The Recognition Gap - Julia Bo - Women's Oxfords


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The Recognition Gap

I don’t need to tell you that there’s a major problem with women’s underrepresentation in STEM. With women earning about only 35% of all STEM degrees in the U.S.

But the trouble doesn’t end there. Even when female scientists do excellent work, which advances the frontiers of their chosen field, they often go unsung, being passed over in favor of male colleagues.

Women in Science

Let’s look at Nobel Laureates, for example.  In the century plus history of the award, only 48 women have received a Nobel prize. Out of 900 Nobel Laureates — that’s barely 5%! And if we break this 5% down by category, the smallest part is in science. This reflects institutional biases that, while improved in recent years, still remain significant.

Case in point is the story of the brilliant Dr Lise Meitner. One of the leading physicists of her day, Meitner helped to discover nuclear fission. She was nominated for the nobel prize 48 times (19 times from 1924 to 1948,  29 times between 1937 and 1965). She never won.

Vera Rubin, one of the greatest astronomers who ever lived, was similarly snubbed. Rubin’s work proved the existence of dark matter — an essential concept in contemporary astronomy and astrophysics, but professor Rubin too, never received a Nobel prize.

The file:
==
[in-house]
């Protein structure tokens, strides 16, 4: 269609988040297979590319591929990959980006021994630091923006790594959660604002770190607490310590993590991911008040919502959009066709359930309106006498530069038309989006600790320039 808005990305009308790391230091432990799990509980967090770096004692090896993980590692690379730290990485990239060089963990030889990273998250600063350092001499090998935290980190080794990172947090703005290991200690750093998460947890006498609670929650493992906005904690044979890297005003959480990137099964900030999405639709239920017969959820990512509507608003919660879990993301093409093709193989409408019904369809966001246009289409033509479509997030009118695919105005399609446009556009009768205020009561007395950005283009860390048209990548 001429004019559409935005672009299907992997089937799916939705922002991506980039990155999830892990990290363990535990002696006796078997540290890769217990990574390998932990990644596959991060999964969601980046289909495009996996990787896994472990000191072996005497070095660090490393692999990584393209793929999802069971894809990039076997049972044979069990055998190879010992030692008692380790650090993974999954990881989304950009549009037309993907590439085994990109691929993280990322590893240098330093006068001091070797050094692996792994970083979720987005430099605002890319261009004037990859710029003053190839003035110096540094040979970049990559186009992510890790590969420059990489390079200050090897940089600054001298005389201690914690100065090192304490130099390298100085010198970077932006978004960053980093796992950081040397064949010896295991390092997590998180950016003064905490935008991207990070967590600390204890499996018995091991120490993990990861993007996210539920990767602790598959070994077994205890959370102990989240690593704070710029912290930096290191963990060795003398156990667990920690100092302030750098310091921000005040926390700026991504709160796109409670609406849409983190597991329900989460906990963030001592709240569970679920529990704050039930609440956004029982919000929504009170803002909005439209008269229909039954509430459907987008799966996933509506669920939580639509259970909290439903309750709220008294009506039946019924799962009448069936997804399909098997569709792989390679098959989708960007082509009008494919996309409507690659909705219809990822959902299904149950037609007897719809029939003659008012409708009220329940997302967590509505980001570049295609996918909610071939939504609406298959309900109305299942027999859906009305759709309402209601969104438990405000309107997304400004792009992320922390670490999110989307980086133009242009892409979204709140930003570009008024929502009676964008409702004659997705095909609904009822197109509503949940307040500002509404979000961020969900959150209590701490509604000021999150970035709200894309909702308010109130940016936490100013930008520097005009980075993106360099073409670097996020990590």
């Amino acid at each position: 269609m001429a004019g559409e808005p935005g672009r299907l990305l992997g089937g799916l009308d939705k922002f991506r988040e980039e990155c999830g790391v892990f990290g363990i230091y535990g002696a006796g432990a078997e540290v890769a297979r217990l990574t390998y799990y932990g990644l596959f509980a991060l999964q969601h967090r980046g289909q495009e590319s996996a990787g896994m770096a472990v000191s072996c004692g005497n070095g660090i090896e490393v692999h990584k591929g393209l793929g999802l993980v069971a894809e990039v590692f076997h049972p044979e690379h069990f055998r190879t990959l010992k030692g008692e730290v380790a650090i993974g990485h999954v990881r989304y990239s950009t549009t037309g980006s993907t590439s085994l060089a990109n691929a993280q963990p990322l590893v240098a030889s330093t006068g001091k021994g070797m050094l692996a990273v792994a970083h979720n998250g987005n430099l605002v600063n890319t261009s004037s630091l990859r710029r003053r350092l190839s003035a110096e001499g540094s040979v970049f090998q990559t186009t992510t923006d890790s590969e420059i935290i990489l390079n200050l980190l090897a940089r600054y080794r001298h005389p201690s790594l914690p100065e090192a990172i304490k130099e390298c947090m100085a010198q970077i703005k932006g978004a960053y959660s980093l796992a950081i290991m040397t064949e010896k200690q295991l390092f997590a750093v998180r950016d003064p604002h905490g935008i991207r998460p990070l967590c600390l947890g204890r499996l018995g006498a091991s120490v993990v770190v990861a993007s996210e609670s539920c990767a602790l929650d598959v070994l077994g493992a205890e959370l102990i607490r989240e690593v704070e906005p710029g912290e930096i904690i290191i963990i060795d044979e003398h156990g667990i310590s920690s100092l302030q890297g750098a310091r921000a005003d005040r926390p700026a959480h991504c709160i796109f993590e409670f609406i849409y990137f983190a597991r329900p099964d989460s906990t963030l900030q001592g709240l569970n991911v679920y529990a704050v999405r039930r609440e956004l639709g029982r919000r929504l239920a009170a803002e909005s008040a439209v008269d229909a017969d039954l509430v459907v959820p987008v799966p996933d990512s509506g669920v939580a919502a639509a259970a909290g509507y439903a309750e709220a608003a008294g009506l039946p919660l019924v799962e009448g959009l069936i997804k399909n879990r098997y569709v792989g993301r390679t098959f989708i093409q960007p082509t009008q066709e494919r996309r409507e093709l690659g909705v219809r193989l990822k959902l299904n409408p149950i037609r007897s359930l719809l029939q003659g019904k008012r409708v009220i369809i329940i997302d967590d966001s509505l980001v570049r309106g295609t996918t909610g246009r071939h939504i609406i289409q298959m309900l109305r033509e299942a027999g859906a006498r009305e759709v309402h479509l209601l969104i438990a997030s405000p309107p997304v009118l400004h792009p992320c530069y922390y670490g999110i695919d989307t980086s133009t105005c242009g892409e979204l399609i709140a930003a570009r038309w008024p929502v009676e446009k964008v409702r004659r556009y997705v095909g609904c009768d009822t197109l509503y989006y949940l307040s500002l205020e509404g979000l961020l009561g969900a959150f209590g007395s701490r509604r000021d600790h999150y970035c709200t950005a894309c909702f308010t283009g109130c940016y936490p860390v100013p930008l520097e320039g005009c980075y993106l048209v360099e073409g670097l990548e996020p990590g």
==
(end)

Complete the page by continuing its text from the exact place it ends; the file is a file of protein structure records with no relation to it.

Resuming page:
Of course, we shouldn’t forget that some women have received Nobels in STEM fields, notably Marie Curie, Dorothy Crowfoot Hodgkin and, Maria Mayer among others — but for each woman Nobel prize winner, probably there were dozens whose brilliant work was never recognized.

Nobel Prize Women

Luckily steps are being taken to overcome these biases that prevent women researchers from getting the recognition that they deserve. These programs will both increase funding for women’s scientific initiatives, and work together with schools, colleges and universities to change the culture that discourages women from pursuing STEM degrees.

The Horizons 2020 program, sponsored by the European Commission, promotes Gender Equality in Research and Innovation and takes several important steps.  The program will foster gender balance in research teams, decision making committees, and panels.

Horizons 2020 also provides an essential framework for evaluating similar initiatives. We will finally have a metric for determining the effectiveness of national programs — many of which are aimed at encouraging girls to study science from a young age. These programs are critical, because if enough research is done by women, it will be nearly impossible for Nobel committees to overlook their academic contribution.

There are bright spots across the pond as well, the Million Women Mentor organization and the Scientista Foundation provide resources for young women in STEM. And Project Include is fighting bias in the corporate world by raising awareness, and providing actionable steps companies can take to give women a fair shot at realizing their full potential.

All this is good news, but it gets even better — the Nobel committee itself has committed to identifying more nomination worthy women. According to Göran Hansson vice chair of the board of directors of the Nobel Foundation:

“....we have started to identify leading women scientists and have invited for them to be nominated. We will, starting next year, indicate in our invitation to nominate women scientists and consider ethnic and geographic diversity….. I hope that in five years or ten years, we will see a very different situation”

So there you have it, it’s a long road ahead, but change is already happening, and we should see more women Nobel prize winners in the coming years.